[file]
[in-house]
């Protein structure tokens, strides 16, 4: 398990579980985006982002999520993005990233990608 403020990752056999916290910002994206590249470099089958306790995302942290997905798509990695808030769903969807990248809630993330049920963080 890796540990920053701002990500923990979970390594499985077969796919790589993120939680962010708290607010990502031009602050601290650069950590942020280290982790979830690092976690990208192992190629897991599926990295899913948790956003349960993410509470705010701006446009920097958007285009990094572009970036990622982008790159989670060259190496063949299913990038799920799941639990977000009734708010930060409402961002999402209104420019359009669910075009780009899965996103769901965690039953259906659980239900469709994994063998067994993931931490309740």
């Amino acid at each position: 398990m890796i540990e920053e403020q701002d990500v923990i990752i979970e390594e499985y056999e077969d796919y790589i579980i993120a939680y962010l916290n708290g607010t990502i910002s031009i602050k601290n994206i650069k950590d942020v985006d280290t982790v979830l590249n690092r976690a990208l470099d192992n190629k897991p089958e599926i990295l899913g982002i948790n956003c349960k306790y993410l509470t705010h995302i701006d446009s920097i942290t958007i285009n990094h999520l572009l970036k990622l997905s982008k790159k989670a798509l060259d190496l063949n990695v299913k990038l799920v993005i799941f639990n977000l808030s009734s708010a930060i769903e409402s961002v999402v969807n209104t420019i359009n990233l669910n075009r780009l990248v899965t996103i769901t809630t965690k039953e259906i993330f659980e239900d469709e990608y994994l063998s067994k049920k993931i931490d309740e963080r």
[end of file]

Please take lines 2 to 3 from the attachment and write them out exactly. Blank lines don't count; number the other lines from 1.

């Protein structure tokens, strides 16, 4: 398990579980985006982002999520993005990233990608 403020990752056999916290910002994206590249470099089958306790995302942290997905798509990695808030769903969807990248809630993330049920963080 890796540990920053701002990500923990979970390594499985077969796919790589993120939680962010708290607010990502031009602050601290650069950590942020280290982790979830690092976690990208192992190629897991599926990295899913948790956003349960993410509470705010701006446009920097958007285009990094572009970036990622982008790159989670060259190496063949299913990038799920799941639990977000009734708010930060409402961002999402209104420019359009669910075009780009899965996103769901965690039953259906659980239900469709994994063998067994993931931490309740």
């Amino acid at each position: 398990m890796i540990e920053e403020q701002d990500v923990i990752i979970e390594e499985y056999e077969d796919y790589i579980i993120a939680y962010l916290n708290g607010t990502i910002s031009i602050k601290n994206i650069k950590d942020v985006d280290t982790v979830l590249n690092r976690a990208l470099d192992n190629k897991p089958e599926i990295l899913g982002i948790n956003c349960k306790y993410l509470t705010h995302i701006d446009s920097i942290t958007i285009n990094h999520l572009l970036k990622l997905s982008k790159k989670a798509l060259d190496l063949n990695v299913k990038l799920v993005i799941f639990n977000l808030s009734s708010a930060i769903e409402s961002v999402v969807n209104t420019i359009n990233l669910n075009r780009l990248v899965t996103i769901t809630t965690k039953e259906i993330f659980e239900d469709e990608y994994l063998s067994k049920k993931i931490d309740e963080r």